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      Collaborative Delirium Prevention in the Age of COVID‐19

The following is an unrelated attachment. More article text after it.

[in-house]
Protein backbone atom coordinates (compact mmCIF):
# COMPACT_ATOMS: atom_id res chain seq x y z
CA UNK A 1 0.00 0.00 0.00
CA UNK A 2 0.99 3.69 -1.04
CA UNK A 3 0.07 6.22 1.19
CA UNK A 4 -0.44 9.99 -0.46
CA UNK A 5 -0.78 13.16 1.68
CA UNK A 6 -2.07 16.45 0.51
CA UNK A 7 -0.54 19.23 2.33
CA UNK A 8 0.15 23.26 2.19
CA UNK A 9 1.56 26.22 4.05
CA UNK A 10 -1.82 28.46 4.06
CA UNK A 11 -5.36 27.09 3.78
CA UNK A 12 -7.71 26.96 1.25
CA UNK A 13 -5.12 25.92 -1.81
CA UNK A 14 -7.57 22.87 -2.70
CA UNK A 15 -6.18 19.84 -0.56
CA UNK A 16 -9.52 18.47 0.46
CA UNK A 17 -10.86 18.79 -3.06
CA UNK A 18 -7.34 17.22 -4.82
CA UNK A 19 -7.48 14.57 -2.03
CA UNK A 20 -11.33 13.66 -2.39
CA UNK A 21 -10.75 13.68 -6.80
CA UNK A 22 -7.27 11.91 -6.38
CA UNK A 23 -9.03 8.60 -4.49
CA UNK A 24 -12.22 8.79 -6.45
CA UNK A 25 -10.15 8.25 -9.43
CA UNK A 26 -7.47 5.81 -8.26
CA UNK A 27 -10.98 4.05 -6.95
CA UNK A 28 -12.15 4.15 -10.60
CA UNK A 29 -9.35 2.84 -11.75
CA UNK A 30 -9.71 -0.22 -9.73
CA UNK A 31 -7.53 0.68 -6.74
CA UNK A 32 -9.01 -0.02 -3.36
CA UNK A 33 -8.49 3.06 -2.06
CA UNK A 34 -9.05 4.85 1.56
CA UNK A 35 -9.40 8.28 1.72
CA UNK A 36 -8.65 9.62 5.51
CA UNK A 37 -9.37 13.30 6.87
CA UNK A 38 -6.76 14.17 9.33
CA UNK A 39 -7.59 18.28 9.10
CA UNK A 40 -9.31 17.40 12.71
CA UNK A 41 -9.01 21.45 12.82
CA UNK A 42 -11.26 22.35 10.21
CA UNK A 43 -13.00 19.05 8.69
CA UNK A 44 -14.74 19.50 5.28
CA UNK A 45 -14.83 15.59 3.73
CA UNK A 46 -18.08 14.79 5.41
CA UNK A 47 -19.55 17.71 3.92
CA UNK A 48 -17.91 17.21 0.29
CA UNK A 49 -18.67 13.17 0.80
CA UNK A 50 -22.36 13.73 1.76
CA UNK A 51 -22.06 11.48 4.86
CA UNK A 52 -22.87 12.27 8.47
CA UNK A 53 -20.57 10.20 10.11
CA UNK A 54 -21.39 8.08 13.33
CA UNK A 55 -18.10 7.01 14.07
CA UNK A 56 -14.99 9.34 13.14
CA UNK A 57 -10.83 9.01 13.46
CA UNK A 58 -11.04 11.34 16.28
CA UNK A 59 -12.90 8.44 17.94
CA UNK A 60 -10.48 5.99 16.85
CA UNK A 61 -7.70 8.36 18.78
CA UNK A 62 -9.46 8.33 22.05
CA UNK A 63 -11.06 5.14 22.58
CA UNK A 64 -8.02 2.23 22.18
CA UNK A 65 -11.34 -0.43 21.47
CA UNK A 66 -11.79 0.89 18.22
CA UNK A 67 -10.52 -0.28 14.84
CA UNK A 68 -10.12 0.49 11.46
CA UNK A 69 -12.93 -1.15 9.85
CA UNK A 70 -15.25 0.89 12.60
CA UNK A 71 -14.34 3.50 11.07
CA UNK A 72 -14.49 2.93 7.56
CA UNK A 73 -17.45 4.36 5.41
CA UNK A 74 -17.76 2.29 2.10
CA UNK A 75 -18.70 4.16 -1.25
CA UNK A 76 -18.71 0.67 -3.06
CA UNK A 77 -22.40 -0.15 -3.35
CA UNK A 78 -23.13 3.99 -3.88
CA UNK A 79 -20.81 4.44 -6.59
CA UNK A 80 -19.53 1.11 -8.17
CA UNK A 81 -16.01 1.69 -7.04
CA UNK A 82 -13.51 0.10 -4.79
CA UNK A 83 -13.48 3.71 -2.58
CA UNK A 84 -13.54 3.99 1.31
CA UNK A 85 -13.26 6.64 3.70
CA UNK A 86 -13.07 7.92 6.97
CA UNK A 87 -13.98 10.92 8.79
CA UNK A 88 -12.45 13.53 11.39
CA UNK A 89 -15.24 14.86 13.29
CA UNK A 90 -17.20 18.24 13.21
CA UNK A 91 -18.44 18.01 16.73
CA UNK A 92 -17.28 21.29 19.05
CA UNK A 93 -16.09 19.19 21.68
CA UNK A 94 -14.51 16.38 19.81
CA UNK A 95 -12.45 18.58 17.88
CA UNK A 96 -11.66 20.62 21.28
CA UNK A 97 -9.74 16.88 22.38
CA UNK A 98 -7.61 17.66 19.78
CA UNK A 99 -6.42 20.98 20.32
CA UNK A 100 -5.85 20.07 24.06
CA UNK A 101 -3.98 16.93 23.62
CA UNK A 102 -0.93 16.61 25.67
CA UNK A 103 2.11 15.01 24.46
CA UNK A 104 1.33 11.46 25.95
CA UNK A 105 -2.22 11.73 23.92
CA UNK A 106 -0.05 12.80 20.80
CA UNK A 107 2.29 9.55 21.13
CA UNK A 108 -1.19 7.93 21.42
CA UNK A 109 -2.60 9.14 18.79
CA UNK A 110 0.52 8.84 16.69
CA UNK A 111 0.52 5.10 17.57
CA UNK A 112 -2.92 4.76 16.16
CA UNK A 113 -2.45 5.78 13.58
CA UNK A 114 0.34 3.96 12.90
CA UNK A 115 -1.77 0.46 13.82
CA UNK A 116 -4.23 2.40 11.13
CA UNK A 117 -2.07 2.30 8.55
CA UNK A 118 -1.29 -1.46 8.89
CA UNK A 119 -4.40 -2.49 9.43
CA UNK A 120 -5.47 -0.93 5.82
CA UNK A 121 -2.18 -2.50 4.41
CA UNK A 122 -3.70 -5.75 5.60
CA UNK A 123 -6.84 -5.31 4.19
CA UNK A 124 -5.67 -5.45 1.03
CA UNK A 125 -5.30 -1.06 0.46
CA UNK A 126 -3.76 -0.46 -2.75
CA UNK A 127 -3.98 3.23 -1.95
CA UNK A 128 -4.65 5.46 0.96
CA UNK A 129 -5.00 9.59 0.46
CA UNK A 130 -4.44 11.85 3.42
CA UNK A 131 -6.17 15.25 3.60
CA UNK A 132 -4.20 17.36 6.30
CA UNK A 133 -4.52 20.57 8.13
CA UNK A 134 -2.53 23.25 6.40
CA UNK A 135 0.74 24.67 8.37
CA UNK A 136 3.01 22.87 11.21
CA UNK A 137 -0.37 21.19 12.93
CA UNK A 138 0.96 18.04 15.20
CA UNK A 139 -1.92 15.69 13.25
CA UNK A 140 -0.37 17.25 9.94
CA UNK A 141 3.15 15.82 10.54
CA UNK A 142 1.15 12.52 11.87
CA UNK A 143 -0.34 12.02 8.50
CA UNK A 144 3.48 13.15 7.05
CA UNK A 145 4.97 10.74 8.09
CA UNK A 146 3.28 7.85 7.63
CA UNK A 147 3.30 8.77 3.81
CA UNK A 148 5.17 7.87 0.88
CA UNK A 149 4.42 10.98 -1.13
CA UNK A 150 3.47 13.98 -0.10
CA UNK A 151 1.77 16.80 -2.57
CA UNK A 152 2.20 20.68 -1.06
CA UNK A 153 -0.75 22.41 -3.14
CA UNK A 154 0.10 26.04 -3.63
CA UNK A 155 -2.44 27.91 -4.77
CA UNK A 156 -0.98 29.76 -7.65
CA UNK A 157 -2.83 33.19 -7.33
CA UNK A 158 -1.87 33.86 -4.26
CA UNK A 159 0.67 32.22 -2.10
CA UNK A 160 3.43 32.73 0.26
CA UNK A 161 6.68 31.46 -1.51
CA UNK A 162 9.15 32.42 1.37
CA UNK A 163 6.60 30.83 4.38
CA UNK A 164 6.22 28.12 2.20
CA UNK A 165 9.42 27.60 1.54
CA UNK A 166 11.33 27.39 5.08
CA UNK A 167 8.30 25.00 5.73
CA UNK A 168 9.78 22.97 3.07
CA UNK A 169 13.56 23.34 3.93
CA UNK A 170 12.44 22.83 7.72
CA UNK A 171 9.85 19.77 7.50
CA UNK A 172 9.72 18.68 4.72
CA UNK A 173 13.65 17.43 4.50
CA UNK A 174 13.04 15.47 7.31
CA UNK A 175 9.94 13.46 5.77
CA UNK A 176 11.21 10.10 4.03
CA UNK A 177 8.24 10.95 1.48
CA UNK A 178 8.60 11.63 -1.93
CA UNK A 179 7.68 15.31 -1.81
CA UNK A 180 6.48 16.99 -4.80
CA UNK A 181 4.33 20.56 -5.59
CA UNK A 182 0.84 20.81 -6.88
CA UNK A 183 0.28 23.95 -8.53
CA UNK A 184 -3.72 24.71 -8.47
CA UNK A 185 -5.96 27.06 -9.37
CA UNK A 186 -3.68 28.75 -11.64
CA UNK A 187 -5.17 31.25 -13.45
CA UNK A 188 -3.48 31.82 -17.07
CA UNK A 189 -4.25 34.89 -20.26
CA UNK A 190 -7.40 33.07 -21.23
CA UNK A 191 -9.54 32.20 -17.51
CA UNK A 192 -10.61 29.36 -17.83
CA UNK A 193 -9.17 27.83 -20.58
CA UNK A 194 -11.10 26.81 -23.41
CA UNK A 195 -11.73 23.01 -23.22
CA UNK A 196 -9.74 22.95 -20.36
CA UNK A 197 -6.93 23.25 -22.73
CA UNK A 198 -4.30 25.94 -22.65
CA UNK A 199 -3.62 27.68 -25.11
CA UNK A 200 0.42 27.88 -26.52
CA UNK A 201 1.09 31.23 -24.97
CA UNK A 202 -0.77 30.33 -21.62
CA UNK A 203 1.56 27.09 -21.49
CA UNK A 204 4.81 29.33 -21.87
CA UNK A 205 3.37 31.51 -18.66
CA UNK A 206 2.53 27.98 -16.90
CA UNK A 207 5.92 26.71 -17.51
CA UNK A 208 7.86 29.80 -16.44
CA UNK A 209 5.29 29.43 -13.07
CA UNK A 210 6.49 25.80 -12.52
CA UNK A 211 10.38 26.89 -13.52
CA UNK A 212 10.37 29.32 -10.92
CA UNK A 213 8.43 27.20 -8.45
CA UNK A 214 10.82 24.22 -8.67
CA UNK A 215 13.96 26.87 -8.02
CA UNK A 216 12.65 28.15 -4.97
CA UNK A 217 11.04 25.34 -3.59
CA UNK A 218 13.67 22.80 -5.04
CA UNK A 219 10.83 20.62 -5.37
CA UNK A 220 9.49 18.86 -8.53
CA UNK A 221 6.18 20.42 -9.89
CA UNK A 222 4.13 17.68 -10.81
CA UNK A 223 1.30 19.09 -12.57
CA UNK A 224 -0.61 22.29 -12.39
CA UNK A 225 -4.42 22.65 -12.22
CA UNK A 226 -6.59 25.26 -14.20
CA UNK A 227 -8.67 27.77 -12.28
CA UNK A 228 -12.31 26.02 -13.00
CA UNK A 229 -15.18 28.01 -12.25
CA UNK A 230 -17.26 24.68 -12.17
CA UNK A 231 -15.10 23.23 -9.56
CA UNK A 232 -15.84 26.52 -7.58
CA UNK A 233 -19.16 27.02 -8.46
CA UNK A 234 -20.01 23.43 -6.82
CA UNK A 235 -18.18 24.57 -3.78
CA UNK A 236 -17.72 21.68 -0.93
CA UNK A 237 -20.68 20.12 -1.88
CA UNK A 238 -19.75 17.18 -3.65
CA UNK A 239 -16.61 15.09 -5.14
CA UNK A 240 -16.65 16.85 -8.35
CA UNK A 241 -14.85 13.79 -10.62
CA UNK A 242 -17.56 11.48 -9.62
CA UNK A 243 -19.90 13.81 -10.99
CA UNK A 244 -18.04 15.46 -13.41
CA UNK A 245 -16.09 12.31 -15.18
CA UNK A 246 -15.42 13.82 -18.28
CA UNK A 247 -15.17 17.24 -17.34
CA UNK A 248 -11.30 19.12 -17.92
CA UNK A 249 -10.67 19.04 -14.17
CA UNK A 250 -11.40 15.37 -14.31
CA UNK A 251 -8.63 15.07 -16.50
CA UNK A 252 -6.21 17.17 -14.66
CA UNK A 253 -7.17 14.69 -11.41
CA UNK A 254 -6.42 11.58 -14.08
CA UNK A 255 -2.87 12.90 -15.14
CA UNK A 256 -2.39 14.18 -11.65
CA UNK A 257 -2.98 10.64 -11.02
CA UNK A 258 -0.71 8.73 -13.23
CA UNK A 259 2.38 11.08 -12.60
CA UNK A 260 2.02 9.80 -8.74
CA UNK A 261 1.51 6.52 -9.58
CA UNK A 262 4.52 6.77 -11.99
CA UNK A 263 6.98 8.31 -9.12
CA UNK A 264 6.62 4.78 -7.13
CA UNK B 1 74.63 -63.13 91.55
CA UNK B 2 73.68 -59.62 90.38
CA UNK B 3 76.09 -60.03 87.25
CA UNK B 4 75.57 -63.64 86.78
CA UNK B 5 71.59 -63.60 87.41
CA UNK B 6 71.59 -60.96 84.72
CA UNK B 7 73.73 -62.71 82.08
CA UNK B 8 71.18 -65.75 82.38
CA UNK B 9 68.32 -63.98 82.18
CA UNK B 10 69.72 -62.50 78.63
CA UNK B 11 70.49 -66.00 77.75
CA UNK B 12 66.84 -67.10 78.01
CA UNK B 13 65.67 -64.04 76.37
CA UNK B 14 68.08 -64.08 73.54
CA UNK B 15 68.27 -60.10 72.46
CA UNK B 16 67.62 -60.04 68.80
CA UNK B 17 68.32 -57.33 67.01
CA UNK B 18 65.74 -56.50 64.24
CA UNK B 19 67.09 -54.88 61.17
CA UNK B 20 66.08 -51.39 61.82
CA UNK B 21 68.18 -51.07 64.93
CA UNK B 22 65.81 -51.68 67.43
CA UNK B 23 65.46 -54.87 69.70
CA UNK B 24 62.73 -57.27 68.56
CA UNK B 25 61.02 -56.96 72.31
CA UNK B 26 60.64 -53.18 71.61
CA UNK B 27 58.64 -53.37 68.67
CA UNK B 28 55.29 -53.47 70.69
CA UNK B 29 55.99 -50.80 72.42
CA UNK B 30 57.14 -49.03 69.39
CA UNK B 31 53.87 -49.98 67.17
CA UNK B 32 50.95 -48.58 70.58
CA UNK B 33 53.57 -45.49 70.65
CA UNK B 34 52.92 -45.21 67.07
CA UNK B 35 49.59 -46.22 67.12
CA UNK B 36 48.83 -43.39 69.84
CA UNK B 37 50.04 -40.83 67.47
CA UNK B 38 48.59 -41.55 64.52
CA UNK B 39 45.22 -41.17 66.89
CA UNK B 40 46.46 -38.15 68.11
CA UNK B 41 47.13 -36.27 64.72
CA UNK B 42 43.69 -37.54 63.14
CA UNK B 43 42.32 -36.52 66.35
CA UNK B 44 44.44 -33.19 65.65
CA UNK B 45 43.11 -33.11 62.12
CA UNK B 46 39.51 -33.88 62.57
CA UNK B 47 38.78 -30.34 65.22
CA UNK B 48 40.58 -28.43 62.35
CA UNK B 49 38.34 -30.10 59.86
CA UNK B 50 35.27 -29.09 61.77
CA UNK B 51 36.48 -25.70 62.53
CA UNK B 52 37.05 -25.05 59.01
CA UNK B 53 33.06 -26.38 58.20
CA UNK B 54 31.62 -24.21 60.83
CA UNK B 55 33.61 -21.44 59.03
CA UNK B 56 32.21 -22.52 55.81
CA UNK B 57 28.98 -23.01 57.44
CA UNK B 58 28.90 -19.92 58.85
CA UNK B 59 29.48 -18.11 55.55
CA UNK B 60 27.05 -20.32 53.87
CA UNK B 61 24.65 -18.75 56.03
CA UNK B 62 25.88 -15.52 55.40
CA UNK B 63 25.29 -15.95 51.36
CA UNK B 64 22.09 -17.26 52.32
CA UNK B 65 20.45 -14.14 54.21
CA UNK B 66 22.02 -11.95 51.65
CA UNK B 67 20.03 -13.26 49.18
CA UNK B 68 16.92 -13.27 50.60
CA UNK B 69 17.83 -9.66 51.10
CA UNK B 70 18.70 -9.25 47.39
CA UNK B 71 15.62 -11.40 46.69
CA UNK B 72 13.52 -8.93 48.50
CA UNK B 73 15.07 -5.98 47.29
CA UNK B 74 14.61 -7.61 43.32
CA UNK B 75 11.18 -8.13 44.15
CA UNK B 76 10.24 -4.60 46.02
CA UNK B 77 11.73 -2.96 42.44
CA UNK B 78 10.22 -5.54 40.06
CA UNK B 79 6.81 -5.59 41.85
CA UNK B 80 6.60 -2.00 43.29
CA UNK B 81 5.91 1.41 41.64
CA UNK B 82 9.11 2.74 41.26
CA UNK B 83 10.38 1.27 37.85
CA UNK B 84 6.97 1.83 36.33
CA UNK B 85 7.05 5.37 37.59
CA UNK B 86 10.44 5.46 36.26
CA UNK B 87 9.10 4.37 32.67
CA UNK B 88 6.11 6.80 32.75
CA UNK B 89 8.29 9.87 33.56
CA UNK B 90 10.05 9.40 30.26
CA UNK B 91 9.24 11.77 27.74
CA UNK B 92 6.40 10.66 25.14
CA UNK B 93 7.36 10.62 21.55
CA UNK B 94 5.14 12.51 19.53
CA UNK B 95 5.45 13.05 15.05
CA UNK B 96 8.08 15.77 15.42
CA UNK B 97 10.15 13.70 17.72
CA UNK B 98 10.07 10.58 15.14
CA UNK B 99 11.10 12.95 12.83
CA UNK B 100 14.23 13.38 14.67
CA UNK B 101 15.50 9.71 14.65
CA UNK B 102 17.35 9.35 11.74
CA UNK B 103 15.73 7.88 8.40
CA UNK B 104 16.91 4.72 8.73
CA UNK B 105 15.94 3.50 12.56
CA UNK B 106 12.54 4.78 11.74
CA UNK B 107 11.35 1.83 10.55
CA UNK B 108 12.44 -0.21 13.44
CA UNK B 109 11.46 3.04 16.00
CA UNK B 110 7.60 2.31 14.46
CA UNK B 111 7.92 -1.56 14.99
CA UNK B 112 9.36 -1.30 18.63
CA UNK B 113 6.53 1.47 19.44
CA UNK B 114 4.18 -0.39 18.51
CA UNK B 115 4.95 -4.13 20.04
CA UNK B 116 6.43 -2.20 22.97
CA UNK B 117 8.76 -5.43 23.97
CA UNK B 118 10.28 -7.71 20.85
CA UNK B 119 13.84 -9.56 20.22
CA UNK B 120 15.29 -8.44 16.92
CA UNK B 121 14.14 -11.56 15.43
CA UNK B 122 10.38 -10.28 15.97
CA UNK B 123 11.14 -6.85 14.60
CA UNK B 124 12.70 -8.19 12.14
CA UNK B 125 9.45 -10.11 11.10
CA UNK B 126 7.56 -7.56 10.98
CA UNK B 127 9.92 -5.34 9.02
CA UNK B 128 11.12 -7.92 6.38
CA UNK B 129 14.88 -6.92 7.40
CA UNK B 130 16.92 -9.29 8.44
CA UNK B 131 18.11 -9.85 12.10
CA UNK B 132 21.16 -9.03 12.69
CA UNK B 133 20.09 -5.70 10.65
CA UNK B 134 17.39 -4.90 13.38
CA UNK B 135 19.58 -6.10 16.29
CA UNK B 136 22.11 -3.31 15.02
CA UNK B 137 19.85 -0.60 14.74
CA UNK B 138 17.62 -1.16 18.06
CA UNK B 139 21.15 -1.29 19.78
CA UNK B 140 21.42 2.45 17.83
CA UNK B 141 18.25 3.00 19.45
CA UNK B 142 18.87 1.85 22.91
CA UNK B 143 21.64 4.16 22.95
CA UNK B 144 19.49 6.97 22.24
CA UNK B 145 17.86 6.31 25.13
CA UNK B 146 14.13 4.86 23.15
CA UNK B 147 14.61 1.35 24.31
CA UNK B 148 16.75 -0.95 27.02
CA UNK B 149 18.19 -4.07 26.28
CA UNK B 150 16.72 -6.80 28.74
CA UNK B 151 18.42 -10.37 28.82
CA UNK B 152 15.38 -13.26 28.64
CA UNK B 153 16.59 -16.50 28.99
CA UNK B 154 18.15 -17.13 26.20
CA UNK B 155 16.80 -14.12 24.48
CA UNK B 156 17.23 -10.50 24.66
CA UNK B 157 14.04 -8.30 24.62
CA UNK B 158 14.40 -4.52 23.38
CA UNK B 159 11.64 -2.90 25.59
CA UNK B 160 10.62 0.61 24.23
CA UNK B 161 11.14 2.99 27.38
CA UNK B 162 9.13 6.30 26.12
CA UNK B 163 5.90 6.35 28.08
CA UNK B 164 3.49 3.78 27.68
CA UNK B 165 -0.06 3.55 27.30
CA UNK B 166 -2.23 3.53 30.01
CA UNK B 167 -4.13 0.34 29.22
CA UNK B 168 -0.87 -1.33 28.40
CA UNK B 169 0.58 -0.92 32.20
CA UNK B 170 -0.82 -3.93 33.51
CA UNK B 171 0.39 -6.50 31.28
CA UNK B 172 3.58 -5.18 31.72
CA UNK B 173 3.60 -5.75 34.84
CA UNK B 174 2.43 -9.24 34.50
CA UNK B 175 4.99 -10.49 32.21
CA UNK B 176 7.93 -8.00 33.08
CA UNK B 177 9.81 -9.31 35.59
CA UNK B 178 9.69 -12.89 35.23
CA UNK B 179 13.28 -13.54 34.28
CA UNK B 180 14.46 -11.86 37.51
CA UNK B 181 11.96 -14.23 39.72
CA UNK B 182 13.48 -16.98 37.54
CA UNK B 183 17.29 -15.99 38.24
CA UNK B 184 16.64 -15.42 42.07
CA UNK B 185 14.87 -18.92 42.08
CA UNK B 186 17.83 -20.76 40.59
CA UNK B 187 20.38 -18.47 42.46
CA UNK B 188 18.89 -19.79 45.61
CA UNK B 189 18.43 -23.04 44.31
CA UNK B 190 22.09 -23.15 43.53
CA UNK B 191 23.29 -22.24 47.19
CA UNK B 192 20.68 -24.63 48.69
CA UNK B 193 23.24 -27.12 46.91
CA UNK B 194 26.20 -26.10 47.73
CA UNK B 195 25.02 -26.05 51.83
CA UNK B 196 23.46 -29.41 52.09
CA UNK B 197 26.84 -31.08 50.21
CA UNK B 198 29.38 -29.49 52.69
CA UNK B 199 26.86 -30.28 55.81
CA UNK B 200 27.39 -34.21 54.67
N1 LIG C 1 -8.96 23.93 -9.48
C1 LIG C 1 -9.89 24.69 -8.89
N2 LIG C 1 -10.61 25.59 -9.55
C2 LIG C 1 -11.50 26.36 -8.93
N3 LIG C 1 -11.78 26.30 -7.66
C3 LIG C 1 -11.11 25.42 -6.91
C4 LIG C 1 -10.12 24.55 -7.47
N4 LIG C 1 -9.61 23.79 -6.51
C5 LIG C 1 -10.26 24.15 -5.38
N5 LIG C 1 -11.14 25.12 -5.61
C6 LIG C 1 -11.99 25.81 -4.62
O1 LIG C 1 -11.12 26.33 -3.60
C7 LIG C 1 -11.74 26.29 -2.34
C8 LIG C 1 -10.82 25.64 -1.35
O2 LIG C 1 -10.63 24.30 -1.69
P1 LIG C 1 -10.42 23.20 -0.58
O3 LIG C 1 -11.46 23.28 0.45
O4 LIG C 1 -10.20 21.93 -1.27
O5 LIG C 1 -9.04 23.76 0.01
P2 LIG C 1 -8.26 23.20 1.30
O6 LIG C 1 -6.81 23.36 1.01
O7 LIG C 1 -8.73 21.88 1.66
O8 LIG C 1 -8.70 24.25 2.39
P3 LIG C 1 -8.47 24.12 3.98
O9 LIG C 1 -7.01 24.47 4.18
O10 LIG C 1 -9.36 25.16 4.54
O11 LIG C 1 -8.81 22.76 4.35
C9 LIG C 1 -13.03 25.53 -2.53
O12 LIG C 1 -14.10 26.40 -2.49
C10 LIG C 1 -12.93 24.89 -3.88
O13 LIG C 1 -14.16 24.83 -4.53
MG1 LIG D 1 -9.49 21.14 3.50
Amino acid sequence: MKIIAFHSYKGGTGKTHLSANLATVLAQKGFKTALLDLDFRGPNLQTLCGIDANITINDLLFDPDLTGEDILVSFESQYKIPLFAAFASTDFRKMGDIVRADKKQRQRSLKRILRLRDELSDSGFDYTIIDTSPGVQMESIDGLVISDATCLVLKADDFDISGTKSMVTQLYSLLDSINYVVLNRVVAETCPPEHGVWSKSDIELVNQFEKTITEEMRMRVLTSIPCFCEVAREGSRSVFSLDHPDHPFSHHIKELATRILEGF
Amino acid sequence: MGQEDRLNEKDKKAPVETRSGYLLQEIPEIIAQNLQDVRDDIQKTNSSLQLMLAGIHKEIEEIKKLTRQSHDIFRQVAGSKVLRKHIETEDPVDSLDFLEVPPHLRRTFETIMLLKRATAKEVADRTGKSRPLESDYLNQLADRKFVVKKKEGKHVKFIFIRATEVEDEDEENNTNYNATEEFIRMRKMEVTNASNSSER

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          To the Editor: The coronavirus disease 2019 (COVID‐19) pandemic is an unprecedented threat to all of us, regardless of age, nationality, or socioeconomic status. However, older patients are especially at risk for life‐threatening respiratory, cardiovascular, and cerebral complications.1 As the COVID‐19 pandemic continues to consume available global hospital resources, including in the United States, delirium prevention strategies may become an unintended casualty of scarce resource and personnel allocation.2 A significant consequence of these realities is an anticipated surge of delirium incidence and duration in hospitalized patients, regardless of COVID‐19 status, due to increased risk factors and barriers to implementation of evidence‐based delirium prevention guidelines.3, 4 An increase in delirium will result in both inadvertent harm to individuals and also exacerbation of hospital resource shortages.3, 4 Our goals are to highlight this insidious complication and pose pragmatic recommendations for minimizing the risk and duration of delirium in all patients during the COVID‐19 pandemic. Even in the absence of drastic environmental modifications resulting from isolation and personal protective equipment (PPE) shortages, up to 50% to 70% of critically ill patients, and 10% to 15% of hospitalized general medical patients, develop delirium.3, 5 Compared with non‐delirious patients, delirious patients are more likely to consume more hospital staff time and precious life‐support resources, stay longer, and develop in‐hospital complications. Higher rates of delirium will also likely result in more patients discharged to a facility and readmitted to the hospital.6 Such complications would greatly stress an already chaotic healthcare system during the COVID‐19 pandemic. Delirium is not inevitable; rather, it is preventable in approximately 30% to 40% of cases.3 Unfortunately, the COVID‐19 management issues outlined in Table 1 bring to light potential barriers to our typical nonpharmacologic prevention strategies such as the Assess, Prevent, and Manage Pain, Both Spontaneous Awakening Trials and Spontaneous Breathing Trials, Choice of analgesia and sedation, Delirium: Assess, Prevent, and Manage, Early mobility and Exercise, and Family engagement and empowerment (ABCDEF) bundle in the intensive care unit (ICU)7 or the Hospital Elder Life Program.8 These interventions target risk factors for delirium including inadequate pain management, overuse of sedation and time on mechanical ventilation, restraints, social isolation from loved ones, immobility, and sleep disruption.7, 8 Table 1 Reducing Delirium Burden in COVID‐19 Patients Usual delirium care pathways to reduce delirium incidence and duration Systematic, routine delirium screeninga Assess and adjust medications with deleriogenic potentialb Avoid antipsychotics unless patient is a danger to self or others Fundamental physical needs Assess and treat pain, nausea, constipation, and cough Treat dehydration with oral fluids Ensure call button and telephone are within reach after every encounter Cognitive stimulation and caregiver support Reorient patient with each interaction Visitor pass for caregivers of COVID‐19–negative patients with dementia or delirium Facilitating telephone/video chat with family Normalize sleep/wake cycles Provide ambient light/sunlight during day (eg, open blinds and turn on lights) Keep the room dark and quiet at night (eg, close blinds, turn off lights and TV) Schedule melatonin for sleep if needed Limit room changes or tests that take place outside the room during night hours Mobilization Prioritize assisted mobility during meals and medication administration Keep chair and assistive devices in room Encourage independent safe mobility at each encounter Minimize tethers Remove lines, catheters, pulse oximetry, and telemetry when appropriate Discontinue bladder and rectal catheters as soon as possible Minimize use of physical restraints Minimize sensory deprivation Keep eyeglasses within reach Provide portable amplifying devices and/or personal hearing aids Enhanced delirium care pathways for COVID‐19–affected patients Usual care pathways as outlined Enhanced communication Provide card with name/photograph (eg, “baseball card”) for patient to keep Orient the patient to roles of each individual involved in care daily Daily family/caregiver teleconferencing with “patient update” (tablets, iPads) Speak slowly, in low tones with assessment for understanding Enhanced mobilization Instructional handouts for room and bed exercises/stretches Physical/occupational therapists instruct physicians/nurses on patient exercises Instruct patient on safe transferring Enhanced considerations in intubated patientsc Perform daily spontaneous awakening trials (SATs) Perform daily spontaneous breathing trials (SBTs) Avoid prolonged administration of deliriogenic medications, such as benzodiazepines a Routine delirium screening, a cornerstone of delirium care pathways, can be challenging at this time, even for non‐COVID patients, due to limited resources. We still encourage asking patients orientation questions or offering daily attention tasks, such as reciting the days of the week backwards, during patient encounters. b A medication of particular importance now is hydroxychloroquine, which can cause hallucinations. c In the Intensive Care Unit (ICU) patients are frequently intubated on mechanical ventilation and in shock on vasopressors. These patients experience profound isolation and barriers to mobility and so special attention should be given to any attempt at mitigating delirium. This is further exacerbated by the frequent need for high doses of sedation to suppress the severe COVID‐19 cough, which acts to displace the endotracheal tube and exacerbate droplet spread of the virus. In turn, the sedation greatly enhances the likelihood of a prolonged delirium and so performing SATs and SBTs are of utmost importance. Delirium prevention programs are even more crucial in the era of COVID‐19 and cannot be allowed to wither despite the challenges of integrating delirium prevention with COVID‐19 care. Visitors are now prohibited for all hospitalized patients, with rare exceptions.9 Because we know that caregivers play pivotal roles in delirium prevention by reducing isolation, providing daytime stimulation to maintain sleep‐wake cycles, and advocating for patient needs,10 excluding them is likely to exacerbate rates of delirium, posttraumatic stress disorder, and depression. For this reason, we posit that caregivers, even if family members or friends, are essential healthcare workers because they can prevent these poor clinical outcomes.11 We believe that a designated caregiver should be allowed to accompany a non‐COVID patient with cognitive impairment or delirium during hospitalization, provided the caregiver passes the hospital health screen and wears a mask. Patients hospitalized with COVID‐19 face additional challenges (outlined in Table 1). Those who are critically ill, requiring ICU‐level care, are most at risk of developing delirium. Those who improve may be transferred out of the ICU still delirious. Tests often occur late at night to ensure adequate time for equipment sterilization, disrupting sleep and causing disorientation for vulnerable patients. In addition to being isolated from visitors, these patients also have minimal contact with staff, including nursing and rehabilitation services, largely to preserve PPE and reduce exposure. Although created with the intention of minimizing contagion, policies that increase isolation and immobility for hospitalized patients, combined with acute illness, produce a high‐risk environment for delirium.3 We propose several strategies for delirium prevention adapted during this critical time that require minimal effort to implement and do not increase risk of exposure to healthcare workers (Table 1). We highlight meaningful steps that can occur outside patient rooms, as well as low‐tech ways for improving communication that is hindered by PPE. We also propose ways to integrate technology into the workflow to reduce the isolation felt between patients and family members. Mitigating delirium during this chaotic time is possible with interdisciplinary teamwork and flexibility of roles. Some might think that infection with the SARS‐CoV‐2 virus has created a new reality in the field of healthcare that would allow us to triage delirium “off the table” as a priority. We believe the opposite is true. A focus on delirium during the COVID‐19 pandemic is more important than ever. Millions of people are at risk for delirium as a complementary and exacerbating factor of COVID‐19. Doubling down on established protocols and guidelines for delirium prevention and management will help with our ventilator and hospital bed shortage. Delirium prevention tenets are not antithetical to the precautions needed to care for patients in a pandemic. Rather, these principles center on the humanistic qualities that inspired many of us to enter medicine in the first place. While faced with unprecedented social isolation, preventing delirium in our patients is something we must all embrace.